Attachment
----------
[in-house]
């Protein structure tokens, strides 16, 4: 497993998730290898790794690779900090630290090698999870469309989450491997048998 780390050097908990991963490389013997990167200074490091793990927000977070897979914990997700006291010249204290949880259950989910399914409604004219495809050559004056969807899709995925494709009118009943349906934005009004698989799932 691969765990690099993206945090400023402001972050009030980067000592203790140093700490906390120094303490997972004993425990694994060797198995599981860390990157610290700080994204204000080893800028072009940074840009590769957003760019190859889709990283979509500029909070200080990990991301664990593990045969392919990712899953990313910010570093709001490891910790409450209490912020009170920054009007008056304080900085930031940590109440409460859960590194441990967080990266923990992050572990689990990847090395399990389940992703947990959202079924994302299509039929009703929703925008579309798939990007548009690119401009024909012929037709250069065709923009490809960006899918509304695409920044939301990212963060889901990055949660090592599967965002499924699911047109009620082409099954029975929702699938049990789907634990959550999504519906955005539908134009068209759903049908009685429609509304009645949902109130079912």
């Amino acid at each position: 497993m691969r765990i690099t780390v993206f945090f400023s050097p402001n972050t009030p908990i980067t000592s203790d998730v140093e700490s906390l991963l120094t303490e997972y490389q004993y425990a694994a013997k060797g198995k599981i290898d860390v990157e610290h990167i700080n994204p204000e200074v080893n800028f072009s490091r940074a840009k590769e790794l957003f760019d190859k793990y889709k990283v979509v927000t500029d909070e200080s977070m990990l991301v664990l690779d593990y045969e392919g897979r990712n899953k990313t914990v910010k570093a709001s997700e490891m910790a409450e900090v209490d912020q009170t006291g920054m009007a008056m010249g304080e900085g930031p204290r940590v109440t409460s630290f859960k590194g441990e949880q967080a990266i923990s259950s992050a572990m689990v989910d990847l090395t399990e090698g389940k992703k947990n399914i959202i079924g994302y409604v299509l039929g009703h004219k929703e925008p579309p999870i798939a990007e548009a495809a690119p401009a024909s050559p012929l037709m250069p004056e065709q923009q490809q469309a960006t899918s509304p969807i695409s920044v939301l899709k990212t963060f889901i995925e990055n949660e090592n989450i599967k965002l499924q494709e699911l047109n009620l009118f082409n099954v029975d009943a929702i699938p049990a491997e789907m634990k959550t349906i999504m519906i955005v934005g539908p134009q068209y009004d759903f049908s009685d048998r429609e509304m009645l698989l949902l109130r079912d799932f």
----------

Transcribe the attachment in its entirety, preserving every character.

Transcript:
[in-house]
């Protein structure tokens, strides 16, 4: 497993998730290898790794690779900090630290090698999870469309989450491997048998 780390050097908990991963490389013997990167200074490091793990927000977070897979914990997700006291010249204290949880259950989910399914409604004219495809050559004056969807899709995925494709009118009943349906934005009004698989799932 691969765990690099993206945090400023402001972050009030980067000592203790140093700490906390120094303490997972004993425990694994060797198995599981860390990157610290700080994204204000080893800028072009940074840009590769957003760019190859889709990283979509500029909070200080990990991301664990593990045969392919990712899953990313910010570093709001490891910790409450209490912020009170920054009007008056304080900085930031940590109440409460859960590194441990967080990266923990992050572990689990990847090395399990389940992703947990959202079924994302299509039929009703929703925008579309798939990007548009690119401009024909012929037709250069065709923009490809960006899918509304695409920044939301990212963060889901990055949660090592599967965002499924699911047109009620082409099954029975929702699938049990789907634990959550999504519906955005539908134009068209759903049908009685429609509304009645949902109130079912």
């Amino acid at each position: 497993m691969r765990i690099t780390v993206f945090f400023s050097p402001n972050t009030p908990i980067t000592s203790d998730v140093e700490s906390l991963l120094t303490e997972y490389q004993y425990a694994a013997k060797g198995k599981i290898d860390v990157e610290h990167i700080n994204p204000e200074v080893n800028f072009s490091r940074a840009k590769e790794l957003f760019d190859k793990y889709k990283v979509v927000t500029d909070e200080s977070m990990l991301v664990l690779d593990y045969e392919g897979r990712n899953k990313t914990v910010k570093a709001s997700e490891m910790a409450e900090v209490d912020q009170t006291g920054m009007a008056m010249g304080e900085g930031p204290r940590v109440t409460s630290f859960k590194g441990e949880q967080a990266i923990s259950s992050a572990m689990v989910d990847l090395t399990e090698g389940k992703k947990n399914i959202i079924g994302y409604v299509l039929g009703h004219k929703e925008p579309p999870i798939a990007e548009a495809a690119p401009a024909s050559p012929l037709m250069p004056e065709q923009q490809q469309a960006t899918s509304p969807i695409s920044v939301l899709k990212t963060f889901i995925e990055n949660e090592n989450i599967k965002l499924q494709e699911l047109n009620l009118f082409n099954v029975d009943a929702i699938p049990a491997e789907m634990k959550t349906i999504m519906i955005v934005g539908p134009q068209y009004d759903f049908s009685d048998r429609e509304m009645l698989l949902l109130r079912d799932f």